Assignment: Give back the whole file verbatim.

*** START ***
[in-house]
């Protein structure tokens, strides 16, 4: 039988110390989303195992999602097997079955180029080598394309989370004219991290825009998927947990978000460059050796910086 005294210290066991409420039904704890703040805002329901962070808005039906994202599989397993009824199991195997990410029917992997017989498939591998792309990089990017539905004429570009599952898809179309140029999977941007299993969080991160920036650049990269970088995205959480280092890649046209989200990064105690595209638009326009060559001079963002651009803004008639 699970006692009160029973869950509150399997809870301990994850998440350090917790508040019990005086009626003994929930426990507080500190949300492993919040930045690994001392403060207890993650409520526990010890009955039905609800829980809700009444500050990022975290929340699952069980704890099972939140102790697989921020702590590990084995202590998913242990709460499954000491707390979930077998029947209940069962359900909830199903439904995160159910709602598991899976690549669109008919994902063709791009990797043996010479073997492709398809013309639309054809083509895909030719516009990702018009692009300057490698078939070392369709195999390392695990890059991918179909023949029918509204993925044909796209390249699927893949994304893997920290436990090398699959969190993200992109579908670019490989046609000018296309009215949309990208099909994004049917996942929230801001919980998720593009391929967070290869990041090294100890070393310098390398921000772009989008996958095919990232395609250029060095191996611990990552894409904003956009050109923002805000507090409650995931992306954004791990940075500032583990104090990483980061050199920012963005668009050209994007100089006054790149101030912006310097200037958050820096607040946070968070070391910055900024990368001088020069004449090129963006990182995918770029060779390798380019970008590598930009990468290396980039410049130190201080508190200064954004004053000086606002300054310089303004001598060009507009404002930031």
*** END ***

[in-house]
């Protein structure tokens, strides 16, 4: 039988110390989303195992999602097997079955180029080598394309989370004219991290825009998927947990978000460059050796910086 005294210290066991409420039904704890703040805002329901962070808005039906994202599989397993009824199991195997990410029917992997017989498939591998792309990089990017539905004429570009599952898809179309140029999977941007299993969080991160920036650049990269970088995205959480280092890649046209989200990064105690595209638009326009060559001079963002651009803004008639 699970006692009160029973869950509150399997809870301990994850998440350090917790508040019990005086009626003994929930426990507080500190949300492993919040930045690994001392403060207890993650409520526990010890009955039905609800829980809700009444500050990022975290929340699952069980704890099972939140102790697989921020702590590990084995202590998913242990709460499954000491707390979930077998029947209940069962359900909830199903439904995160159910709602598991899976690549669109008919994902063709791009990797043996010479073997492709398809013309639309054809083509895909030719516009990702018009692009300057490698078939070392369709195999390392695990890059991918179909023949029918509204993925044909796209390249699927893949994304893997920290436990090398699959969190993200992109579908670019490989046609000018296309009215949309990208099909994004049917996942929230801001919980998720593009391929967070290869990041090294100890070393310098390398921000772009989008996958095919990232395609250029060095191996611990990552894409904003956009050109923002805000507090409650995931992306954004791990940075500032583990104090990483980061050199920012963005668009050209994007100089006054790149101030912006310097200037958050820096607040946070968070070391910055900024990368001088020069004449090129963006990182995918770029060779390798380019970008590598930009990468290396980039410049130190201080508190200064954004004053000086606002300054310089303004001598060009507009404002930031």